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How shareholder resolutions influence corporate behavior

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Benton: The resolution process is the most public aspect of what we do. But far more often, we're having constructive conversations with companies. The first one that's coming to mind is TJX, a local Massachusetts-based retailer [which operates T.J. Maxx and other chains]. We filed resolutions with them two or three years ago on vendor standards and how they were [monitoring labor and other practices of] their supply chain. Over time, we've built a relationship with them and they've ramped up their understanding of our concerns to such an extent that we check in two or three times a year and they report back to us on what they're doing. And so this year, there was no resolution on the ballot.

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Most shareholder resolutions fail, right?

Benton: No resolution is binding. So we could get a 99 percent vote and the company's under no obligation to make the suggested change. [But] a 30 percent vote is extraordinarily high. It represents a very strong upswell of investor support for an issue.

Does minority support - say, 30 percent - have an impact?

Alpern: In the last couple of years, we've had discussions with a mid-range gas company called Anadarko Petroleum. When we first started talking with them, they weren't doing a lot of public disclosure about what their policies were on greenhouse-gas emissions - and what they were doing internally to reduce them or to move some of their investments into cleaner types of fuels. After one shareholder vote [in which] we got upwards of 30 percent support, the company really moved along incrementally toward tracking its own greenhouse gases more thoroughly and reporting them to the public and to investors.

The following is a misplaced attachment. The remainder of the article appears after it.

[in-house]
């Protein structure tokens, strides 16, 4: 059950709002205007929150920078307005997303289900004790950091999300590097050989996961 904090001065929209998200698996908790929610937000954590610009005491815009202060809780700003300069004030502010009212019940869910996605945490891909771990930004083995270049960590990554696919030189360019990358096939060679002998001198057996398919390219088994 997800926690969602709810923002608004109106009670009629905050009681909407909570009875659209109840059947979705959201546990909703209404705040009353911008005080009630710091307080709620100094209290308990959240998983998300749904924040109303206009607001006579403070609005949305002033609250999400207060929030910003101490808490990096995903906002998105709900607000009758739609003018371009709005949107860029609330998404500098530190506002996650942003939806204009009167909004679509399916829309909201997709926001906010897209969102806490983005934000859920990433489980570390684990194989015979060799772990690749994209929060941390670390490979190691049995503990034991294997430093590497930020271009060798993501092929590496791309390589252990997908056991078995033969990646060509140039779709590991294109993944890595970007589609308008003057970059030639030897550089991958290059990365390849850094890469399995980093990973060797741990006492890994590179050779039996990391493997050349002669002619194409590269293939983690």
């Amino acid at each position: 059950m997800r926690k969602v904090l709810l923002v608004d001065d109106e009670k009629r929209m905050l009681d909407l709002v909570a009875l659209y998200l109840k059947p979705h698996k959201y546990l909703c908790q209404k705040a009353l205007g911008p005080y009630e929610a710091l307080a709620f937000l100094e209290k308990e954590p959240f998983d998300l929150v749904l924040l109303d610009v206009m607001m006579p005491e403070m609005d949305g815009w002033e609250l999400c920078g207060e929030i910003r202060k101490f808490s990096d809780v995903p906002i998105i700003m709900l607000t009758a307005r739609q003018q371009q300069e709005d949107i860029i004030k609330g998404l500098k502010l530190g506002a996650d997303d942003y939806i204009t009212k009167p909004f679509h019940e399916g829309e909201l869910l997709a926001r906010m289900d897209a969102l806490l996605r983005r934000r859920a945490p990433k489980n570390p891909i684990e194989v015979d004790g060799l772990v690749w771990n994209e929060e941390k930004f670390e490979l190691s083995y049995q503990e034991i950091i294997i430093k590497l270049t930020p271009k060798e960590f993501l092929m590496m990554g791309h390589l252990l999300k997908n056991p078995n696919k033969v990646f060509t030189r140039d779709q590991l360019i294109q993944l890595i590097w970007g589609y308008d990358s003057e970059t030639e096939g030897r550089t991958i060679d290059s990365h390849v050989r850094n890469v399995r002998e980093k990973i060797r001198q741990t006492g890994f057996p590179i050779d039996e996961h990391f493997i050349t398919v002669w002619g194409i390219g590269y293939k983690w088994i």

Meredith, an SBC/AT&T official called you from the dentist's chair?

Benton: It was the day before they were to put the proxy to print. They needed us to withdraw [a resolution on sustainability reporting] very quickly. We did withdraw. They have agreed to an interim report in the summer and, going forward, looking at something a little more hefty.

Why are companies more proactive about such issues?

Benton: There are a number of reasons. We're getting better at expressing our concerns with a strong business case. What's also happening is that businesses are understanding those arguments in a way that they didn't used to. And they're beginning to see the results of not taking action - of what happens when you can't get your store sited in a community because they're looking at your labor practices. A third large aspect of why we are able to work more constructively with companies is because there are more investors coming to the table. You're seeing state pension plans, you're seeing labor, you're seeing SRI [socially responsible investors], and you're seeing religious investors all working together.

Do you foresee a time when shareholder resolutions won't be needed?

Alpern: Not in my lifetime. I think you need this give and take between investors [and companies].

See the entire webcast at www.csmonitor.com/ethicalinvesting.

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